Normally, I believe in taking a balanced approach to issues, and moderating strong opinions. However, in this case, we are talking about pure waste and harm to our planet, just because we don’t have the capacity to change.
We need to stop persisting in the old ways of doing business when they are no longer useful. This is just one example of those, and business that don’t transition to digital modernity in a timely fashion risk becoming obsolete along with their catalogs that go from the mailbox right into the trash.
How many of you ever wondered why we continue to use dollar bills and coins when we have credit and debit cards that make cash virtually obsolete?
I for one have long abandoned cash in lieu of the ease of use, convenience, orderliness of receiving monthly statements and paying electronically, and the cleanliness of not having to carry and handle the cold hard stuff.
Not that I am complaining about money at a time of recession, but seriously why do we not go dollar-digital in the “digital age”?
Before debit cards, I understood that some people unfortunately have difficulty getting the plastic because of credit issues. But now with debit cards, everyone can shop and pay digitally.
Even government run programs like the Supplemental Nutrition Assistance Program (SNAP aka food stamps) now uses an electronic card for purchasing no money paper stamps.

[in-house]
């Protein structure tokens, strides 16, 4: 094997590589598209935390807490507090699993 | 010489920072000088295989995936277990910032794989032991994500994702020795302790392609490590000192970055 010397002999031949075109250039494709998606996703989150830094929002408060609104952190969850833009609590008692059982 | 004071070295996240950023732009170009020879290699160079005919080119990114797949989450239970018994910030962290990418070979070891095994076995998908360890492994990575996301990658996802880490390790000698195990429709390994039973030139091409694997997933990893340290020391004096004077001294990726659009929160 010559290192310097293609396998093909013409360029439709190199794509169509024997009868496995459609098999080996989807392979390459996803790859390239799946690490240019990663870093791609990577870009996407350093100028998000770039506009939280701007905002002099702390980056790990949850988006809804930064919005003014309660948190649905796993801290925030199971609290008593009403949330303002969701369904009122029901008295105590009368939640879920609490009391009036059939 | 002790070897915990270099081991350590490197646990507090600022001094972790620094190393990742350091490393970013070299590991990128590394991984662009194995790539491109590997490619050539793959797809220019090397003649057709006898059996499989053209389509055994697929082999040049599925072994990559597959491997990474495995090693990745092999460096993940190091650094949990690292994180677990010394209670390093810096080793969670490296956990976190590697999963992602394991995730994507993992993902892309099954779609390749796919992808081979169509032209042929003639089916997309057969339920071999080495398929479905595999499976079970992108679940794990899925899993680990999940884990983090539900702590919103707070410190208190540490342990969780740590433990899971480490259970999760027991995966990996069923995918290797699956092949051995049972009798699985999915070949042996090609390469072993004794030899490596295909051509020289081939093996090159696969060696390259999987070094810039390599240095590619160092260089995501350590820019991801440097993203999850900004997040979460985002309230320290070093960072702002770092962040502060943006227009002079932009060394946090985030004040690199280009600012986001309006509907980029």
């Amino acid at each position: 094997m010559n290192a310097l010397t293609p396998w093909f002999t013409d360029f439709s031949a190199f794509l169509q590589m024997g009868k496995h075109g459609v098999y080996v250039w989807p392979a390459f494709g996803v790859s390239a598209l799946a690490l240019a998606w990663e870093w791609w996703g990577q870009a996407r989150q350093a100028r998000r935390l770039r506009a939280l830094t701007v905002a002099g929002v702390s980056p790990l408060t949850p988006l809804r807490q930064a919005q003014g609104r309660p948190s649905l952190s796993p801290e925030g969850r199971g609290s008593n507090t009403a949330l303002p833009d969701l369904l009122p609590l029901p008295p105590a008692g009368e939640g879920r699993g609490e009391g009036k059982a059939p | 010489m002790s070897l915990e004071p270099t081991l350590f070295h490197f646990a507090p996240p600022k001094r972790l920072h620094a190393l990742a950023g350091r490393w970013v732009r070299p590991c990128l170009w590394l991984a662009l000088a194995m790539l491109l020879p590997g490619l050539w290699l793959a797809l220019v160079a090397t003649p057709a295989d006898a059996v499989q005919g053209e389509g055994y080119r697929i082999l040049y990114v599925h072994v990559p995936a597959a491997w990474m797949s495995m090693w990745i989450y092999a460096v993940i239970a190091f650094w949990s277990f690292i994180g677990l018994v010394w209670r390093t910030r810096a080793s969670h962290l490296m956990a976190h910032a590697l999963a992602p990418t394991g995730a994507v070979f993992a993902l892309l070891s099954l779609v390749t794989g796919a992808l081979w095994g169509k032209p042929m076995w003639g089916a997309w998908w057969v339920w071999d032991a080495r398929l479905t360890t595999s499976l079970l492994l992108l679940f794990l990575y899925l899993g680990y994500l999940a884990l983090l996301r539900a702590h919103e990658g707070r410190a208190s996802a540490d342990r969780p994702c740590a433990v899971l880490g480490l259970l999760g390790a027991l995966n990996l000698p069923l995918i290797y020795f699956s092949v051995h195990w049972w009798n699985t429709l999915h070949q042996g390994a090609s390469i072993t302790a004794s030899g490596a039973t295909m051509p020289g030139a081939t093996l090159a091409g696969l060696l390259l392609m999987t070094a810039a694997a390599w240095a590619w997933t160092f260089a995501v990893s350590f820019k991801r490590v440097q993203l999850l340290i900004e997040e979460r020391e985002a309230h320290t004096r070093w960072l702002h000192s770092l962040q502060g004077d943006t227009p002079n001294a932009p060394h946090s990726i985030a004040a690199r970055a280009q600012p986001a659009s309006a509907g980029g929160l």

It seems that credit/debit card readers are pretty much ubiquitous—stores of course, online—it’s the way to go, even on the trains/buses and candy machines.
From the taxman perspective, I would imagine it is also better and more equitable to track genuine sales transactions in a documented digital fashion than enabling funny “cash business.”
So why don’t we go paperless and coinless and fully adopt e-Commerce?
An interesting article in the Wall Street Journal, 11 Sept. 2009, described a trendy NYC restaurant that was doing just that.
“The high-end New York City restaurant said goodbye to dollars: Tip in cash if you like but otherwise, your money is no good here.”
Others have been going cashless for some time now.
“In the world of online and catalog retailing, credit and debit cards have long been king. And in recent years, a handful of airlines have adopted ‘cashless cabins.’”
As the NYC restaurant owner said, “Suddenly, it struck me how unnecessary cash was…[moreover,] the convenience and security of going cashless are well worth the added cost.”
Further, from the customer perspective, using a debit or credit card lets users optimize their cash flow and earn reward points.
I believe that the day is coming when bites and bytes are going to win over paper and coins.
This is going to happen, when the IRS requires it, the government stops printing it because it always has (i.e. inertia), when retailers recognize that the benefits of digital money outweigh the fees, and when resistance to change is defeated by common sense of modernization.
On September 2, 2009, the Internet celebrated its fortieth birthday.